Peterborough and Stamford NHS Trust helped on £45m deficit
Experts have been called in after a hospital trust was deemed unable to clear a £45m budget deficit.
Monitor, the health sector regulator, is to send in a Contingency Planning Team to Peterborough and Stamford Hospitals NHS Foundation Trust.
The aim is to cut the deficit while maintaining patient service levels.
The trust said it had had debt problems since October 2010 but had maintained care quality while doing all it could to turn the situation around.
Monitor said the current board and staff have been successful in improving the operational and financial performance of Peterborough's City Hospital.
The hospital opened in 2010 and was built under a Private Finance Initiative (PFI) deal agreed in 2007 before the financial crash.
Managers said repayments for the large hospital under the deal were now "unaffordable" and the deficit could increase this year to £50m.
The Public Accounts Committee called in the management on Monday to explain the situation.
Chairwoman Margaret Hodge raised questions about the future survival of the hospital trust and said she was very concerned about an NHS report that led to the watchdog calling in experts to help.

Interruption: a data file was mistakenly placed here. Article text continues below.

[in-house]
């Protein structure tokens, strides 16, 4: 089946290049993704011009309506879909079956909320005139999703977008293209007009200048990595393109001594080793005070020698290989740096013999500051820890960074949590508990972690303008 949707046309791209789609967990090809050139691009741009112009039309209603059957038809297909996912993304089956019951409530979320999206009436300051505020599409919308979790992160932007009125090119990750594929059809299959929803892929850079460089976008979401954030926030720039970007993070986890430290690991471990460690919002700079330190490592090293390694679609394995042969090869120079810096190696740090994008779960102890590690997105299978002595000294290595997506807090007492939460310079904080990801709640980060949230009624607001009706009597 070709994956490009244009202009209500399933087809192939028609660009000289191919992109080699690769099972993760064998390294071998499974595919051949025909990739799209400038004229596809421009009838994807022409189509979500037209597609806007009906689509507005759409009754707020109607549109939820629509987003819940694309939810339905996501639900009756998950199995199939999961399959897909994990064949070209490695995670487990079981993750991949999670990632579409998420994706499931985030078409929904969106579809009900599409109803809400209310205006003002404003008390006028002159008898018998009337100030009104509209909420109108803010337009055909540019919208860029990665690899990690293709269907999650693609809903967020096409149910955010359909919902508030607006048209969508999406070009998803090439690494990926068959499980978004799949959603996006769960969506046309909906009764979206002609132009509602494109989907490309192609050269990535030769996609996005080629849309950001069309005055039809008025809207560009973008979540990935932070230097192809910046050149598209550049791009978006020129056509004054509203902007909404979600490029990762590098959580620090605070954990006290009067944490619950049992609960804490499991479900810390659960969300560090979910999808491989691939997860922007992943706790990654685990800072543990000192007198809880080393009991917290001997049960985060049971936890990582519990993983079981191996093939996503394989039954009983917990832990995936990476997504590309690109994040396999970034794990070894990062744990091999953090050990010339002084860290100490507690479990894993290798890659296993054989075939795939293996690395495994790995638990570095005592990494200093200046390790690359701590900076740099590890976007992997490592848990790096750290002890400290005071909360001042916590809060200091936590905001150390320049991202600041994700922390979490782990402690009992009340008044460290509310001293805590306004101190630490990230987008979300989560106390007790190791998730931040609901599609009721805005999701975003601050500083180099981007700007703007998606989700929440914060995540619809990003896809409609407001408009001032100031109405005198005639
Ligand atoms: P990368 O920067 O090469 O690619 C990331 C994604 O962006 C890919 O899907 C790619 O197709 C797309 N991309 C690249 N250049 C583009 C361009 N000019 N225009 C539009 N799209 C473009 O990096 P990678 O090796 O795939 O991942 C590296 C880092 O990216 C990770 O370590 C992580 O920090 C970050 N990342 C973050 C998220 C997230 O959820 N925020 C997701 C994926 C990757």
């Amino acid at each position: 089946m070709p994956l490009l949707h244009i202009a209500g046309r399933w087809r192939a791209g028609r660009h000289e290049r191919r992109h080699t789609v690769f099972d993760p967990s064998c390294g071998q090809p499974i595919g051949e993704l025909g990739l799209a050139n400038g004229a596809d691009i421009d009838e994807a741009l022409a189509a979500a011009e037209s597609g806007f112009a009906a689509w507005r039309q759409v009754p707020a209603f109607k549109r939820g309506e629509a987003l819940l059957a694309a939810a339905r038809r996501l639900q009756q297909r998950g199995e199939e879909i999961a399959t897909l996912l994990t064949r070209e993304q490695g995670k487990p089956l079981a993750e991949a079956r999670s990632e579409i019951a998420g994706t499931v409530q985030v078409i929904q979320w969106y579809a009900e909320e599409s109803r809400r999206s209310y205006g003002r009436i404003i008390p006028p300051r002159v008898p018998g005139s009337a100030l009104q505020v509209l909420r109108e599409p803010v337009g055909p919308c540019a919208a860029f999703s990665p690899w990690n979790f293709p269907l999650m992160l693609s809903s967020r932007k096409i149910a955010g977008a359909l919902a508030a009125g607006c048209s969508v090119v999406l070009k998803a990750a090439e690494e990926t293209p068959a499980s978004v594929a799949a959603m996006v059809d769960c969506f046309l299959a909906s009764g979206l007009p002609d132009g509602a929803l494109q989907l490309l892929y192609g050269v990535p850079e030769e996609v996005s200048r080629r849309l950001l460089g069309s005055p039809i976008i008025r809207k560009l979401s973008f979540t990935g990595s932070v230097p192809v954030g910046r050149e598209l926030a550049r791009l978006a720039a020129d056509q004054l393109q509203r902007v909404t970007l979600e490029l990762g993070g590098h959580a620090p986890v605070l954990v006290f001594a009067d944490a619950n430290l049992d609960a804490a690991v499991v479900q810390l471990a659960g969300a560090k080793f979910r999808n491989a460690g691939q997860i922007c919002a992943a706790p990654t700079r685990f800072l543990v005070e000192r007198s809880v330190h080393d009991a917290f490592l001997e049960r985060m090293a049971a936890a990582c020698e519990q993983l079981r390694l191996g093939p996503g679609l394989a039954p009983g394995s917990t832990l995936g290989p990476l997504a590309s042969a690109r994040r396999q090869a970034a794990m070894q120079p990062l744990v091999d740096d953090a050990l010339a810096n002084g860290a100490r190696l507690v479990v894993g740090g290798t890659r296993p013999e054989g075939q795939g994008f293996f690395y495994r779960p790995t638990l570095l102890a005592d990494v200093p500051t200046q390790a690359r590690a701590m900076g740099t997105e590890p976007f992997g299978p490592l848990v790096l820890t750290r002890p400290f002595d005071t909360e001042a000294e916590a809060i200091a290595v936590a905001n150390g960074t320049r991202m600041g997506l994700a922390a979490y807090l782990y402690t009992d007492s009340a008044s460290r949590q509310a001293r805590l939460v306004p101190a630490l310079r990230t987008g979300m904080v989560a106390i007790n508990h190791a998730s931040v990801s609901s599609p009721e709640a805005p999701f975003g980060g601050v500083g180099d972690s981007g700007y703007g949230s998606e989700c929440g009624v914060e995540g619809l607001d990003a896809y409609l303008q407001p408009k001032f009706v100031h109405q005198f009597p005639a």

'Unaffordable PFI scheme'
Monitor had agreed with the committee and said existing initiatives would not be enough to return the trust to financial sustainability.
"The problems are partly due to the unaffordable PFI scheme on which the trust embarked in 2007, but also to wider issues within the local health economy," Monitor said.
Dr David Bennett, chief executive of Monitor, said: "We have been working closely with Peterborough and Stamford Hospitals NHS Foundation Trust to improve its financial performance.
"The reality is that the trust has a significant underlying deficit and even if it achieves challenging annual cost savings it will continue to need substantial financial support from the Department of Health.
"It is therefore time for us as the sector regulator to step in and look for a solution that ensures services are provided for local patients on a sustainable basis.
"We have an open mind about the form that solution might take, but it must meet the needs of patients and taxpayers."
Peter Reading, interim chief executive of Peterborough and Stamford Hospitals NHS Foundation Trust, said: "This support from Monitor addresses the requirements the trust board identified in August 2012 in our summary financial plan.
"Indeed, the recent National Audit Office report said the trust's deficit was too great for us to resolve on our own, and called on us to work together with the Department of Health, Monitor and local commissioners on urgent action to help the trust return to financial sustainability.
"This solution requires a package of measures across the wider health economy of Peterborough, Cambridgeshire and Lincolnshire."